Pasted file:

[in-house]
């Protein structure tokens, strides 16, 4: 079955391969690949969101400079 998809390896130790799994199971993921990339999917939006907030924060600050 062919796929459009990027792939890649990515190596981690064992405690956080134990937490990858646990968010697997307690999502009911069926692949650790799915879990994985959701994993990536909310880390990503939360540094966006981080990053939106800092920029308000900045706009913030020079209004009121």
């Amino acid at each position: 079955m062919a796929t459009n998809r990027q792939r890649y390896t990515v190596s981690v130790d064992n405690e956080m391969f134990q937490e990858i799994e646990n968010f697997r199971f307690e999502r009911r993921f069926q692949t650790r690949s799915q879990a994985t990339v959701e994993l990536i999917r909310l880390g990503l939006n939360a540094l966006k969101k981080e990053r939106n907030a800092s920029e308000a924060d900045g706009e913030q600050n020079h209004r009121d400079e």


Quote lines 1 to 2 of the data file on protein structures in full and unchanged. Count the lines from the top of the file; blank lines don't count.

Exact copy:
[in-house]
């Protein structure tokens, strides 16, 4: 079955391969690949969101400079 998809390896130790799994199971993921990339999917939006907030924060600050 062919796929459009990027792939890649990515190596981690064992405690956080134990937490990858646990968010697997307690999502009911069926692949650790799915879990994985959701994993990536909310880390990503939360540094966006981080990053939106800092920029308000900045706009913030020079209004009121």